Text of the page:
NEOTROPICAL REGION. In zoogeog raphy, a primary division embracing South, America and its islands, Central America, and the hot lowlands of Mexico and the \Vest In dies. Other names proposed for it have been Austro-Columbian. Dendropea, and Notogwa. Its characteristics are more distinctly marked than in some of the other regions, and indicate a remote antiquity for the mainland areas. and also a long period of isolation from North Amer ica. It also has some curious resemblances to the Australian Region. especially in the presence of marsnpials and ratite birds. It is naturally divided into four subregions by physiographic features. The first, or Brazilian Subregion, com prises the great forested equatorial area from the Caribbean coast to the pampas of Southern lIrazil. The second, or Chilean Subregion, stretches along the Andean plateaus and the dry coast strip between the Andes and the Pacific, from Peru to about latitude 4° N. The third, or Mexican Subregion (q.v.), consists of Cen tral America and tropical Mexico. The fourth. or Antillean Subregion, embraces all the West Indies except Trinidad and Tobago, which are continental in their characteristics. The region a whole is characterized by great richness of life. as well as by marks of isolation. Wallace found that it had eight families of mammals ab solutely confined to it, including the distinct group (Cebidfe and of 'Nev World' monkeys; the hlood-sucking hat Phyl lost m id ) : the chinchillas, cavies, and three other families of rodents. Nearly all the edentates of the world are collected here—sloths, armadillos, ant-eaters. and the like. It has also many im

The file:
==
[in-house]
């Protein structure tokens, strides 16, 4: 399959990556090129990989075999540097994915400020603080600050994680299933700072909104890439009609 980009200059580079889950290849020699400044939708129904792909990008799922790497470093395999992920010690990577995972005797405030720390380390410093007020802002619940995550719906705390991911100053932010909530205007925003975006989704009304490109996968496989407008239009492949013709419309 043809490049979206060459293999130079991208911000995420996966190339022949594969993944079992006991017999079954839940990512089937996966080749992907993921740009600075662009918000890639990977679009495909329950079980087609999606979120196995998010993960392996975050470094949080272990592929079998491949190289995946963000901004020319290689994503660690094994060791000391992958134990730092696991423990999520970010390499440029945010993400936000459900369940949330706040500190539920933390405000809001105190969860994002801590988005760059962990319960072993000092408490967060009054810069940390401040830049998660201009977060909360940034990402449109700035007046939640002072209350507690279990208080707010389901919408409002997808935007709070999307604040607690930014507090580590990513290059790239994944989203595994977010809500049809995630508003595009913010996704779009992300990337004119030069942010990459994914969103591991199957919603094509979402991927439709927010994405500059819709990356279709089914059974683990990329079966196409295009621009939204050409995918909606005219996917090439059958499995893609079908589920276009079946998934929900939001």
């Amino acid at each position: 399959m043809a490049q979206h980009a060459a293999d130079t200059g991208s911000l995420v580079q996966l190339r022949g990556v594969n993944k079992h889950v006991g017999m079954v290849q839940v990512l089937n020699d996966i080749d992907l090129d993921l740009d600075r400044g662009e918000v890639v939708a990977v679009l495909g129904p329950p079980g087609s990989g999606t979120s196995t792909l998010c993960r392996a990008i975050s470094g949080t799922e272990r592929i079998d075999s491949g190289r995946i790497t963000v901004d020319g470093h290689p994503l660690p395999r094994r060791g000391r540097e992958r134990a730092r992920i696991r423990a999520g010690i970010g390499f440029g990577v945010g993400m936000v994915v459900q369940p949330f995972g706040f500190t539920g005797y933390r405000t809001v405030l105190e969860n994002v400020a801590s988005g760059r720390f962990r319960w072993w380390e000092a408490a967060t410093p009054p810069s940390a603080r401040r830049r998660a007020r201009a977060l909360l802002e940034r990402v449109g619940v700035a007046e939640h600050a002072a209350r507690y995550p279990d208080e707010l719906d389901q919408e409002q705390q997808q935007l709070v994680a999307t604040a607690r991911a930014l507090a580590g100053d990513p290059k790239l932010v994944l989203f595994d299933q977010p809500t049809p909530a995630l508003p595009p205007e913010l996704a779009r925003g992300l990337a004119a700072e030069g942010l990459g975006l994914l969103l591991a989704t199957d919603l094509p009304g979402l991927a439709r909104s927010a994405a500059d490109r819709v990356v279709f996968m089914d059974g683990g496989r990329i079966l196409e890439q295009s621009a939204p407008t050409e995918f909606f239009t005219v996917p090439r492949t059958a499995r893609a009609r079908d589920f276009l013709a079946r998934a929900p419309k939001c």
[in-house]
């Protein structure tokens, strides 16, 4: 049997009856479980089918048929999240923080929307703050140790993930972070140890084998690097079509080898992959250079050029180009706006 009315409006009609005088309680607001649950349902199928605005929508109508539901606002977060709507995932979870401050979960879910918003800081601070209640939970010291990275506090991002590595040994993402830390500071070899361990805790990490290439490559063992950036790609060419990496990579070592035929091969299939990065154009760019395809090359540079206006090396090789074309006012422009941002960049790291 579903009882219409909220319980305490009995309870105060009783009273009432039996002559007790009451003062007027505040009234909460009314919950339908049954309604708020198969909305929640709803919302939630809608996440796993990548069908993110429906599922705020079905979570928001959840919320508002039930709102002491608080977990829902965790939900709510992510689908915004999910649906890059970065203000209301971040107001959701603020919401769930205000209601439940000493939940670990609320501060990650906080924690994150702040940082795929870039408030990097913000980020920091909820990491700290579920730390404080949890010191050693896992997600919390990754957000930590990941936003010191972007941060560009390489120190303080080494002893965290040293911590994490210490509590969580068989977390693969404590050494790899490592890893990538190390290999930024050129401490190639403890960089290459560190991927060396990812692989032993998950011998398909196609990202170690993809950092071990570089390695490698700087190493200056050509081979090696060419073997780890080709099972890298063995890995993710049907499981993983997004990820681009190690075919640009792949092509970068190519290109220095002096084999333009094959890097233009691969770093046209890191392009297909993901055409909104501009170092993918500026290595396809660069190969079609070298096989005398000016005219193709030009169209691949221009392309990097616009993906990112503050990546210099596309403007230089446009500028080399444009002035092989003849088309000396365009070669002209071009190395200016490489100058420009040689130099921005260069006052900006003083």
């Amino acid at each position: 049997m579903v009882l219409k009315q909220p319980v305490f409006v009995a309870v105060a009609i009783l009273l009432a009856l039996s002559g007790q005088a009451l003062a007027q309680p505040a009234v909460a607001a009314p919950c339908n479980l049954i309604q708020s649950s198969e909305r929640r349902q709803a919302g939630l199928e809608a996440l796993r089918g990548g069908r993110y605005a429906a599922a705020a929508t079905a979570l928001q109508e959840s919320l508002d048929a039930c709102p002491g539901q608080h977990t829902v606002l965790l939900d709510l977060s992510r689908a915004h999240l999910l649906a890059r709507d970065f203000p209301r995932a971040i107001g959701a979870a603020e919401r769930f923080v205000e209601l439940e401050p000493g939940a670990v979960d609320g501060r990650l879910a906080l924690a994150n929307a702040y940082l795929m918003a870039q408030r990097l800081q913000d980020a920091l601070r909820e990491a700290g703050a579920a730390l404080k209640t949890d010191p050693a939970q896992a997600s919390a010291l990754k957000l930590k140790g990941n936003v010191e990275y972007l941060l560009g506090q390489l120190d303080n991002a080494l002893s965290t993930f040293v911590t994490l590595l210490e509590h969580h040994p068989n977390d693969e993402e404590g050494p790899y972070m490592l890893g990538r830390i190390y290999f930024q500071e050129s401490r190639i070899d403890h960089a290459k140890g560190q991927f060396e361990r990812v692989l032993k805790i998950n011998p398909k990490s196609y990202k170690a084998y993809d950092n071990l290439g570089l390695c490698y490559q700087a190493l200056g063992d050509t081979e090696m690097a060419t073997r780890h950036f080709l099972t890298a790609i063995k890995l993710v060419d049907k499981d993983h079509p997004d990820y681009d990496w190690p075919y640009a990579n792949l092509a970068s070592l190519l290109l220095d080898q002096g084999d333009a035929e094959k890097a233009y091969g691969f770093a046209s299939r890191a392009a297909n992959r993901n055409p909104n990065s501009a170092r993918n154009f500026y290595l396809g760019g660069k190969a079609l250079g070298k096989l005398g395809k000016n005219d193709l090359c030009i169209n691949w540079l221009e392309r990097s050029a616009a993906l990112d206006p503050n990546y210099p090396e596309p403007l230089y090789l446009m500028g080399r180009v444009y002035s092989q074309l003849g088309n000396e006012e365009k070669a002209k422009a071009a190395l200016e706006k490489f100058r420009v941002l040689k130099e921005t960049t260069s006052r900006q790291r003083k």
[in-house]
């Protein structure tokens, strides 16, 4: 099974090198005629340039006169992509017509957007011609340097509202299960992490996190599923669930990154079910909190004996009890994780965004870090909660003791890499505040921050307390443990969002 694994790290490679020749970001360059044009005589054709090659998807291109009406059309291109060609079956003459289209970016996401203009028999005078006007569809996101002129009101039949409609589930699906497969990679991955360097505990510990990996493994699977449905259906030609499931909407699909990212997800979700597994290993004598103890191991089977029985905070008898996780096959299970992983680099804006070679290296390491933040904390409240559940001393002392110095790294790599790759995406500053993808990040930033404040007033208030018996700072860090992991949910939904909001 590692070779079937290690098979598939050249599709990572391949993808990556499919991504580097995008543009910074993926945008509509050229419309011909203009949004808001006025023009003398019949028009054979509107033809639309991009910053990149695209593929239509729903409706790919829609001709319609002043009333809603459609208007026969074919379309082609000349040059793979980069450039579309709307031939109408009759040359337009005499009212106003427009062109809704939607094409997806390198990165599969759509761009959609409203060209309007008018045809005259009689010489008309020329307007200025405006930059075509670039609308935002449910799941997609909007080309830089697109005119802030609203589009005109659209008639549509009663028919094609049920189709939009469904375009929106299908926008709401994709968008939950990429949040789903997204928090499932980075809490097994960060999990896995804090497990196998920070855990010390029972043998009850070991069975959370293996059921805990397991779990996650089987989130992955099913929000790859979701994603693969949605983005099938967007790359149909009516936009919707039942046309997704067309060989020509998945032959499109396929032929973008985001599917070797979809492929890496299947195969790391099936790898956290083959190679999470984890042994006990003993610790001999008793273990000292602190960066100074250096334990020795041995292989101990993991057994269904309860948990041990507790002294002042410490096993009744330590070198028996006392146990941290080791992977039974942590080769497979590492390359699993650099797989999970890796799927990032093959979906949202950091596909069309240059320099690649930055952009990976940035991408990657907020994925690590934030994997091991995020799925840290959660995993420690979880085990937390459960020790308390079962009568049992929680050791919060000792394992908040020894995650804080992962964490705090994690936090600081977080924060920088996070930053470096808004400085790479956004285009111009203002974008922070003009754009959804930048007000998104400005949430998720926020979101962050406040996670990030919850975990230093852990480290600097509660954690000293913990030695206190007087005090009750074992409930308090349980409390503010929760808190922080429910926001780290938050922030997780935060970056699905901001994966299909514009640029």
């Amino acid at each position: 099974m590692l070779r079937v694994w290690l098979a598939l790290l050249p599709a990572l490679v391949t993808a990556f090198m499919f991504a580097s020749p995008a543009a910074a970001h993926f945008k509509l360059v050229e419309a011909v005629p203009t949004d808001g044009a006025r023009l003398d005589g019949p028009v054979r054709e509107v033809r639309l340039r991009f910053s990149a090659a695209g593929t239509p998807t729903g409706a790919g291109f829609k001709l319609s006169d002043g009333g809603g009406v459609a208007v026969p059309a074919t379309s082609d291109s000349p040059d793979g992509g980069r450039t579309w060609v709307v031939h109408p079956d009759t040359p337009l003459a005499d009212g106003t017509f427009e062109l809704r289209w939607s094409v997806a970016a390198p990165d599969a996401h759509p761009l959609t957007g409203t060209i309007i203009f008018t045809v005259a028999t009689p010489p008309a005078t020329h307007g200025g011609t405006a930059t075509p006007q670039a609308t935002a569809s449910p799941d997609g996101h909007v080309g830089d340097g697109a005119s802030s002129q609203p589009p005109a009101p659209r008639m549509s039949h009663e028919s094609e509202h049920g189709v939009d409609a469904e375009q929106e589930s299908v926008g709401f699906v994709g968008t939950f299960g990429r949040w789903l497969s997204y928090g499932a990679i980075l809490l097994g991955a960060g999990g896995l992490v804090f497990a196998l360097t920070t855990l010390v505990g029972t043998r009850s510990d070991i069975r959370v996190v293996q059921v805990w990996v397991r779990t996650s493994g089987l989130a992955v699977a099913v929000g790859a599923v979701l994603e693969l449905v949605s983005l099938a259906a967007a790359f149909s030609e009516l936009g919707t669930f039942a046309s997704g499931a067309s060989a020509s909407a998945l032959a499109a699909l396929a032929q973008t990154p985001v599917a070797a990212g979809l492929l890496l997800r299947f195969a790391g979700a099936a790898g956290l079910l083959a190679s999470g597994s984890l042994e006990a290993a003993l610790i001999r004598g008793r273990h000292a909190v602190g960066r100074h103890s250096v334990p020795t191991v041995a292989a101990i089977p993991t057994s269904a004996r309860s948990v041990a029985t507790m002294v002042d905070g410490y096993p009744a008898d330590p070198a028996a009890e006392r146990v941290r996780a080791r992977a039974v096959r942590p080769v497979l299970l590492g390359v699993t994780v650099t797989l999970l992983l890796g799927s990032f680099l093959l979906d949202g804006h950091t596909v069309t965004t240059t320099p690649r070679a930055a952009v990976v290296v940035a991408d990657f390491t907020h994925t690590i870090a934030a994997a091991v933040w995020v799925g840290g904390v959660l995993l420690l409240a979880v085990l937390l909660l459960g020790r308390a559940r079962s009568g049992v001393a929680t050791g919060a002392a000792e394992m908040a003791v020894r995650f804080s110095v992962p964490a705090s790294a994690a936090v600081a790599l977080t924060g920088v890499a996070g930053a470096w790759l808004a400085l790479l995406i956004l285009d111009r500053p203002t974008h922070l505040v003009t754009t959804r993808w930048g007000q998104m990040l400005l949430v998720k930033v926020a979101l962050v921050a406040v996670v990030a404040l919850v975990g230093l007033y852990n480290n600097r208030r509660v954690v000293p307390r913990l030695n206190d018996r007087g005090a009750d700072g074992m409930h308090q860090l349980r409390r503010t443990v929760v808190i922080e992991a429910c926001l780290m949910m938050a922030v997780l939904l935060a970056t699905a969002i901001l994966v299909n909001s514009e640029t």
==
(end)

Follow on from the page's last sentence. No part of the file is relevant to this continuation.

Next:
portant lesser group.. as the llamas, the opos sums (save one spc;cies), the hutias, the soleno dons, and many peenliar carnivores. Tlw absence of certain groups is notable: it has no civets. no insectivores (save a shrew or two from the North). no wild cattle or sheep, no ruminants, except the llamas and a few deer. and no other mammals except the tapir (elsewhere known only in Malaya) and the peccary. In birds the case is even More extraordinary. About twenty-live of its families are not known el-ev% here, including such large or peculiar groups as the plant-cutters, manakins, (Tiling:1, ant thrushes. tree-creepers ( Dendroeolapt ) , toucans, todies. mot-mots, enrassows. tinamous, sun-bitterns, and many others; while it possesses the great majority of several groups, such as the humming-birds, only seantily present in North and not known at all in the Old World. A siznilar account might be given of regional peculiarities in the departments of reptiles. am phibians, fishes. and the many branches of in ‘ertebtate West Indies. as a part of this region, present some extraordinary peculiar ities. Though so to the shores of North Ann•rica, their zoological affinities are distinctly Neotropical. and they present curious resem blances to the island fauna of :Nladagasear. See ANIEful'A, paragraph Fa ; ZoOgeographical Map under DISTRiBUTION OF ANIMALS; and con sult the authorities there cited.